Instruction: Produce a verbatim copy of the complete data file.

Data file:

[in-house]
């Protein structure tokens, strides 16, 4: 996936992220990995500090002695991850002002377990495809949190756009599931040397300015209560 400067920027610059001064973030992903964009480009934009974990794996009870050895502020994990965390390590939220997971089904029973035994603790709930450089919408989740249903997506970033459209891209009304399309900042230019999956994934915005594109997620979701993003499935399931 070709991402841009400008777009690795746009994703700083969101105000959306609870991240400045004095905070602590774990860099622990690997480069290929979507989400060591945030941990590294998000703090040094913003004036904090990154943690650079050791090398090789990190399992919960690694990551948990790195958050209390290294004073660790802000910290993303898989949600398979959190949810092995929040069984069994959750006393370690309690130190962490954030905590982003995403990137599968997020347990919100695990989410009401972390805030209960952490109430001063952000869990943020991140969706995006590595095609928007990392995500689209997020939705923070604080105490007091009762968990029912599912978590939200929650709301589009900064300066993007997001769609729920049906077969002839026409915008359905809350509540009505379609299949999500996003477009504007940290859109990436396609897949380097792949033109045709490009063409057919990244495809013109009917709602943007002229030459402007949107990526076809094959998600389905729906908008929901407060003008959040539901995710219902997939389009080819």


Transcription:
[in-house]
């Protein structure tokens, strides 16, 4: 996936992220990995500090002695991850002002377990495809949190756009599931040397300015209560 400067920027610059001064973030992903964009480009934009974990794996009870050895502020994990965390390590939220997971089904029973035994603790709930450089919408989740249903997506970033459209891209009304399309900042230019999956994934915005594109997620979701993003499935399931 070709991402841009400008777009690795746009994703700083969101105000959306609870991240400045004095905070602590774990860099622990690997480069290929979507989400060591945030941990590294998000703090040094913003004036904090990154943690650079050791090398090789990190399992919960690694990551948990790195958050209390290294004073660790802000910290993303898989949600398979959190949810092995929040069984069994959750006393370690309690130190962490954030905590982003995403990137599968997020347990919100695990989410009401972390805030209960952490109430001063952000869990943020991140969706995006590595095609928007990392995500689209997020939705923070604080105490007091009762968990029912599912978590939200929650709301589009900064300066993007997001769609729920049906077969002839026409915008359905809350509540009505379609299949999500996003477009504007940290859109990436396609897949380097792949033109045709490009063409057919990244495809013109009917709602943007002229030459402007949107990526076809094959998600389905729906908008929901407060003008959040539901995710219902997939389009080819």